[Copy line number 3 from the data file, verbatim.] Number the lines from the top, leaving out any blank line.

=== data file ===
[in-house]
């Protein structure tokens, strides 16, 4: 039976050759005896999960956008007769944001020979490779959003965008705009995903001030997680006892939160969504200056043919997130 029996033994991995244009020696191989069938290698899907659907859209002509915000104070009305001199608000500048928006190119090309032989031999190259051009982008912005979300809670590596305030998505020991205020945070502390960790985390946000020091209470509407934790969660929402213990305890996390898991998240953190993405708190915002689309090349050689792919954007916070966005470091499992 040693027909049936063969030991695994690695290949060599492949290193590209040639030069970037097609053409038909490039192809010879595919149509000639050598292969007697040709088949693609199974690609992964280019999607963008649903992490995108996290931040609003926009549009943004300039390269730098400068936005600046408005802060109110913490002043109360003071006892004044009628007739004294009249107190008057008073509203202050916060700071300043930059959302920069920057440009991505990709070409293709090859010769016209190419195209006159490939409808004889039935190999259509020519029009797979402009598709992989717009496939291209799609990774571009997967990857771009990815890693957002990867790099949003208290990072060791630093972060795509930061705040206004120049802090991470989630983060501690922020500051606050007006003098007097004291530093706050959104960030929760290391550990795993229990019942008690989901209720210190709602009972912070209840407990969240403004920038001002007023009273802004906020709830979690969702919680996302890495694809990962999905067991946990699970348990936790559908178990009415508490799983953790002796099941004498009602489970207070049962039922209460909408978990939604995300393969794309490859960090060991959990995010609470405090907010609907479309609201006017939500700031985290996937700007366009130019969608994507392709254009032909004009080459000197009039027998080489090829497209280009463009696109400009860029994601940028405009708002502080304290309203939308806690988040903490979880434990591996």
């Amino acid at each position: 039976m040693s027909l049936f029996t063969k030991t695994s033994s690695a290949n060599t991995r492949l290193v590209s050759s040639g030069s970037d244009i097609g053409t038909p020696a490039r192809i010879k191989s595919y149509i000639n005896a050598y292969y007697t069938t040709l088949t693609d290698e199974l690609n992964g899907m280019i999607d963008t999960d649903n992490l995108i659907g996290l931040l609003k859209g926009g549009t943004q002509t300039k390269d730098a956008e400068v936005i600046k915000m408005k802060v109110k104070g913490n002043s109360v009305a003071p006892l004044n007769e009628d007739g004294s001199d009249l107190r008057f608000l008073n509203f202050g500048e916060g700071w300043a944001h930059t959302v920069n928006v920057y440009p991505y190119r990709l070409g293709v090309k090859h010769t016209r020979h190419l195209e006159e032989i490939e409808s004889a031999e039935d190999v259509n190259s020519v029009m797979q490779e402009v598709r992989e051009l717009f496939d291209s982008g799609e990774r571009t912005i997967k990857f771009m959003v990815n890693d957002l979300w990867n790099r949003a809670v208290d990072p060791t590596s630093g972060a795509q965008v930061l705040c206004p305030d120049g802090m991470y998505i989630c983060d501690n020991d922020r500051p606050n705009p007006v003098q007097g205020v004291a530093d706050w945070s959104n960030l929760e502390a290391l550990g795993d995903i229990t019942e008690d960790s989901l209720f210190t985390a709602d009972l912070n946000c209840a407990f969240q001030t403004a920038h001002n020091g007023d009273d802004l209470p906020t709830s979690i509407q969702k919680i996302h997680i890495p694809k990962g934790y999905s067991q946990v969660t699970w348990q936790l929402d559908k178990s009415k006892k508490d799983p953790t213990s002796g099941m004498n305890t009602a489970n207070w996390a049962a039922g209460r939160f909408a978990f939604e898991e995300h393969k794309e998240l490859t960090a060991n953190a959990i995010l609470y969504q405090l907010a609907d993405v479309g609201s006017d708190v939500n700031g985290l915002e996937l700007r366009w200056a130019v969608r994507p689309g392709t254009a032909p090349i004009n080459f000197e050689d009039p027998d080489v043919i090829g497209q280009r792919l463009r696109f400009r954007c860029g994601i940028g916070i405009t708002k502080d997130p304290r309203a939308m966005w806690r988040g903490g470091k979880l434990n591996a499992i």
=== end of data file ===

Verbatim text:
């Amino acid at each position: 039976m040693s027909l049936f029996t063969k030991t695994s033994s690695a290949n060599t991995r492949l290193v590209s050759s040639g030069s970037d244009i097609g053409t038909p020696a490039r192809i010879k191989s595919y149509i000639n005896a050598y292969y007697t069938t040709l088949t693609d290698e199974l690609n992964g899907m280019i999607d963008t999960d649903n992490l995108i659907g996290l931040l609003k859209g926009g549009t943004q002509t300039k390269d730098a956008e400068v936005i600046k915000m408005k802060v109110k104070g913490n002043s109360v009305a003071p006892l004044n007769e009628d007739g004294s001199d009249l107190r008057f608000l008073n509203f202050g500048e916060g700071w300043a944001h930059t959302v920069n928006v920057y440009p991505y190119r990709l070409g293709v090309k090859h010769t016209r020979h190419l195209e006159e032989i490939e409808s004889a031999e039935d190999v259509n190259s020519v029009m797979q490779e402009v598709r992989e051009l717009f496939d291209s982008g799609e990774r571009t912005i997967k990857f771009m959003v990815n890693d957002l979300w990867n790099r949003a809670v208290d990072p060791t590596s630093g972060a795509q965008v930061l705040c206004p305030d120049g802090m991470y998505i989630c983060d501690n020991d922020r500051p606050n705009p007006v003098q007097g205020v004291a530093d706050w945070s959104n960030l929760e502390a290391l550990g795993d995903i229990t019942e008690d960790s989901l209720f210190t985390a709602d009972l912070n946000c209840a407990f969240q001030t403004a920038h001002n020091g007023d009273d802004l209470p906020t709830s979690i509407q969702k919680i996302h997680i890495p694809k990962g934790y999905s067991q946990v969660t699970w348990q936790l929402d559908k178990s009415k006892k508490d799983p953790t213990s002796g099941m004498n305890t009602a489970n207070w996390a049962a039922g209460r939160f909408a978990f939604e898991e995300h393969k794309e998240l490859t960090a060991n953190a959990i995010l609470y969504q405090l907010a609907d993405v479309g609201s006017d708190v939500n700031g985290l915002e996937l700007r366009w200056a130019v969608r994507p689309g392709t254009a032909p090349i004009n080459f000197e050689d009039p027998d080489v043919i090829g497209q280009r792919l463009r696109f400009r954007c860029g994601i940028g916070i405009t708002k502080d997130p304290r309203a939308m966005w806690r988040g903490g470091k979880l434990n591996a499992i």